Guest Post by Jami Macarty
In A knife so sharp its edge cannot be seen, Erin Noteboom positions readers on the fine line between the “sting and sweetness” of “lives in depth and distance.” This is a poet interested in demarcations and definitions, where memory meets metaphor, perspective meets specifics, and recombination implies structure. The poet repeatedly flips a coin, showing readers one side, then the other, revealing the enigma where one concept begins and another ends. Within the poems, the mysteriously undefinable is proximal to the scientifically discoverable. Wilhelm Röntgen, who developed X-rays, and Marie Curie, who discovered radium and polonium, are among the scientists Noteboom’s poems present to readers. The poems, like these scientists, are focused on the interplay between light, shadow, and darkness that permits new, profound, and various forms of seeing, as “the eye is lighthouse.” Such a quest for “the sensation of light” and the “struggle for another label” inevitably has a cost. “For such a cost, there must be benefit / that is the equation of science,” writes Noteboom, who determines as a writer, “I want to use my life up / like a pencil. I want to eat stone and leave behind / the shell of a word I live inside, / something open.” Noteboom’s poetry examines “the cost / of the beauty. The beauty of the cost.” The poems mark readers with their exploration of science’s brilliance, life’s radiance, and what it is “to write at the end of the world.”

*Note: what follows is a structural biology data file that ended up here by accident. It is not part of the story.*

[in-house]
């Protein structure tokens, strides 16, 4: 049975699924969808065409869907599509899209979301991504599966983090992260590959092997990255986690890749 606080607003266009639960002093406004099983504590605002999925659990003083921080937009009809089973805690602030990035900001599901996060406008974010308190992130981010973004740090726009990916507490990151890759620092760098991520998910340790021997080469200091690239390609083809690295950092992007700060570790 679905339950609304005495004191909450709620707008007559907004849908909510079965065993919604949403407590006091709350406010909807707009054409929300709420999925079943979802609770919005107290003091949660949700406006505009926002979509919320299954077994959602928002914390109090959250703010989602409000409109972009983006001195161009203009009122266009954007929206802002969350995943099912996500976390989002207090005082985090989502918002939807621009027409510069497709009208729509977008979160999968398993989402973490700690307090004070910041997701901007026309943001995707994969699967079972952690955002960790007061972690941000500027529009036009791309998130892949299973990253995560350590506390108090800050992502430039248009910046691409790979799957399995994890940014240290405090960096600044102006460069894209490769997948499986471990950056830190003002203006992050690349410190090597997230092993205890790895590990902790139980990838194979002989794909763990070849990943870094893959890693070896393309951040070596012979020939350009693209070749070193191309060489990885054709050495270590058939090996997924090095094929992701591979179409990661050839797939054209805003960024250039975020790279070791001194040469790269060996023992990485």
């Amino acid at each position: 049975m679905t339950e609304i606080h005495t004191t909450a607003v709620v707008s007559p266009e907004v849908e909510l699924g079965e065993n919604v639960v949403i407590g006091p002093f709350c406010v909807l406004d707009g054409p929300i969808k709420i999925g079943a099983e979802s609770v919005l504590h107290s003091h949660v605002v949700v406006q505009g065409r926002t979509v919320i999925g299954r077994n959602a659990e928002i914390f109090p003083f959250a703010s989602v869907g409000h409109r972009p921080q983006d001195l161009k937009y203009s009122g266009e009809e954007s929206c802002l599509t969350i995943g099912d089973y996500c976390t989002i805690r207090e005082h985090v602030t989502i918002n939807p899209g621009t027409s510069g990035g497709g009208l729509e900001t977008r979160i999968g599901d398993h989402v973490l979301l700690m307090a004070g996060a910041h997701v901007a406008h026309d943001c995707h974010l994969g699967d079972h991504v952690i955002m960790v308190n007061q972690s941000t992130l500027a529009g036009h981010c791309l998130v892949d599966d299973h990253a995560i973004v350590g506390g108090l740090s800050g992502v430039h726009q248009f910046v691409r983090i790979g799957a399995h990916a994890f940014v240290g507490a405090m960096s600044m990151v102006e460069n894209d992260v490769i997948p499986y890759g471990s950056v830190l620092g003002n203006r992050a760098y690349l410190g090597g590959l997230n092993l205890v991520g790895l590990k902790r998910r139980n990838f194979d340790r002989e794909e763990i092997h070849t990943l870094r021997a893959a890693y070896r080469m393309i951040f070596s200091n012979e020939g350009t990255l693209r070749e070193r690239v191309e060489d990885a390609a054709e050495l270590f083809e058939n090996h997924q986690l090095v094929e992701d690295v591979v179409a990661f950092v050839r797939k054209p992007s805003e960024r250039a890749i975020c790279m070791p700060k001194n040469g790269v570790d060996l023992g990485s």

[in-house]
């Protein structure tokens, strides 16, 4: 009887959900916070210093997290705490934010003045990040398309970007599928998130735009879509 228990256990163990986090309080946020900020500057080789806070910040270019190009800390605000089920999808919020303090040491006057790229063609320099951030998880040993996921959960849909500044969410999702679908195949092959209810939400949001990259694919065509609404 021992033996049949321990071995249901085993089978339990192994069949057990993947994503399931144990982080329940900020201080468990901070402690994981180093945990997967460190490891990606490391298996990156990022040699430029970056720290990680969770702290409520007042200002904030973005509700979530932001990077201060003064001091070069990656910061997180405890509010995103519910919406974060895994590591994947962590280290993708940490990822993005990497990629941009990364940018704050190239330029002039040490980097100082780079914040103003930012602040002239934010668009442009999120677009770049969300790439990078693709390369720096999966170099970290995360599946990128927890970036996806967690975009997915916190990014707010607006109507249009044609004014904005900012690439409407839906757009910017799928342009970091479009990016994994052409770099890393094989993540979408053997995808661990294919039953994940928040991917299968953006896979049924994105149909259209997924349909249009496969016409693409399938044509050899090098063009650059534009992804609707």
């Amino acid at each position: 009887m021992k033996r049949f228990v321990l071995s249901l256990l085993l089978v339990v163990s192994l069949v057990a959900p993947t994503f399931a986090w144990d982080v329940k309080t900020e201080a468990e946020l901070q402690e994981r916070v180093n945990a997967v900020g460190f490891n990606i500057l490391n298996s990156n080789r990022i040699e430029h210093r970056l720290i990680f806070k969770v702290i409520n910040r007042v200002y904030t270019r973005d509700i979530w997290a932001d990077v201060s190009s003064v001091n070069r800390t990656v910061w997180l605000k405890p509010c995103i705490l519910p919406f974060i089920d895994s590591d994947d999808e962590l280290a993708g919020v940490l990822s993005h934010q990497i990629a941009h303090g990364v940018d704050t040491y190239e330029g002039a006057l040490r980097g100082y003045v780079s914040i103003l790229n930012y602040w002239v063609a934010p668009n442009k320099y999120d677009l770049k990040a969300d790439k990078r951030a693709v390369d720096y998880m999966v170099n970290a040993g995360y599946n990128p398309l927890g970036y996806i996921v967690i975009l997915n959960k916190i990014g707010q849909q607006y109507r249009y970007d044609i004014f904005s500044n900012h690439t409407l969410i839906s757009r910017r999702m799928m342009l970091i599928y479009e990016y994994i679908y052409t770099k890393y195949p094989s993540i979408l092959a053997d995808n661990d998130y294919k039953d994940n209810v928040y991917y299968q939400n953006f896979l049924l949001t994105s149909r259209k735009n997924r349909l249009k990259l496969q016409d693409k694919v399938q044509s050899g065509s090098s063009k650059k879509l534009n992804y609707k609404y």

A knife so sharp its edge cannot be seen by Erin Noteboom. Brick Books, April 2023.
Reviewer bio: Jami Macarty is the author of The Minuses (Center for Literary Publishing, 2020), winner of the 2020 New Mexico/Arizona Book Award – Poetry Arizona, and three chapbooks, including Mind of Spring (Vallum, 2017), winner of the 2017 Vallum Chapbook Award. Jami’s writing has been honored by financial support from Arizona Commission on the Arts, British Columbia Arts Council, and by editors at magazines such as The Capilano Review, Concision Poetry Journal, Interim, Redivider, Vallum, and Volt, where Jami’s poems appear. More at https://jamimacarty.com/